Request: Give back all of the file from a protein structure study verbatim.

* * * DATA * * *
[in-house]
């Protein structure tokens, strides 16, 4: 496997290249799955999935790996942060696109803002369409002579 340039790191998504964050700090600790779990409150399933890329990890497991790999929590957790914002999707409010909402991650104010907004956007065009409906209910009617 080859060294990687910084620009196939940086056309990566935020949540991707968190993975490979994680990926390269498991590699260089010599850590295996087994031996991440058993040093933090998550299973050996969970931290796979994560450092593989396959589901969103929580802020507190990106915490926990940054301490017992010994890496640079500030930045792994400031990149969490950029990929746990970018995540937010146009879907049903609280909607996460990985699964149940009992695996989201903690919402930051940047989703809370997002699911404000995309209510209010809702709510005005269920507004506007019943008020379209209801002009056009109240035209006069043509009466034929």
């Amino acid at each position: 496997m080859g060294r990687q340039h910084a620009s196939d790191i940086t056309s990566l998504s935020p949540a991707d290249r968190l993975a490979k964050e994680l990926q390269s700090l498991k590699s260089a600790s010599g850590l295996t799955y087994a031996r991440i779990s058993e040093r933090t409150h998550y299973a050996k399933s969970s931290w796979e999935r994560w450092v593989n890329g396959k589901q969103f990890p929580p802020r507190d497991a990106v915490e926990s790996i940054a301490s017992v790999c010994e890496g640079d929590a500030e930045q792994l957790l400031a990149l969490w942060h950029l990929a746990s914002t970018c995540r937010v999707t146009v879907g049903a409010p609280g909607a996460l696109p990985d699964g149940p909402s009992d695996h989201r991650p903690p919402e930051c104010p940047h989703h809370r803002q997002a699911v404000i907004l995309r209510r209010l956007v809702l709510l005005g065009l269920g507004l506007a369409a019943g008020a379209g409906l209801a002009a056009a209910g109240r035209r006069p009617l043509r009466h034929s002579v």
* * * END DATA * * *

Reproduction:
[in-house]
């Protein structure tokens, strides 16, 4: 496997290249799955999935790996942060696109803002369409002579 340039790191998504964050700090600790779990409150399933890329990890497991790999929590957790914002999707409010909402991650104010907004956007065009409906209910009617 080859060294990687910084620009196939940086056309990566935020949540991707968190993975490979994680990926390269498991590699260089010599850590295996087994031996991440058993040093933090998550299973050996969970931290796979994560450092593989396959589901969103929580802020507190990106915490926990940054301490017992010994890496640079500030930045792994400031990149969490950029990929746990970018995540937010146009879907049903609280909607996460990985699964149940009992695996989201903690919402930051940047989703809370997002699911404000995309209510209010809702709510005005269920507004506007019943008020379209209801002009056009109240035209006069043509009466034929």
């Amino acid at each position: 496997m080859g060294r990687q340039h910084a620009s196939d790191i940086t056309s990566l998504s935020p949540a991707d290249r968190l993975a490979k964050e994680l990926q390269s700090l498991k590699s260089a600790s010599g850590l295996t799955y087994a031996r991440i779990s058993e040093r933090t409150h998550y299973a050996k399933s969970s931290w796979e999935r994560w450092v593989n890329g396959k589901q969103f990890p929580p802020r507190d497991a990106v915490e926990s790996i940054a301490s017992v790999c010994e890496g640079d929590a500030e930045q792994l957790l400031a990149l969490w942060h950029l990929a746990s914002t970018c995540r937010v999707t146009v879907g049903a409010p609280g909607a996460l696109p990985d699964g149940p909402s009992d695996h989201r991650p903690p919402e930051c104010p940047h989703h809370r803002q997002a699911v404000i907004l995309r209510r209010l956007v809702l709510l005005g065009l269920g507004l506007a369409a019943g008020a379209g409906l209801a002009a056009a209910g109240r035209r006069p009617l043509r009466h034929s002579v």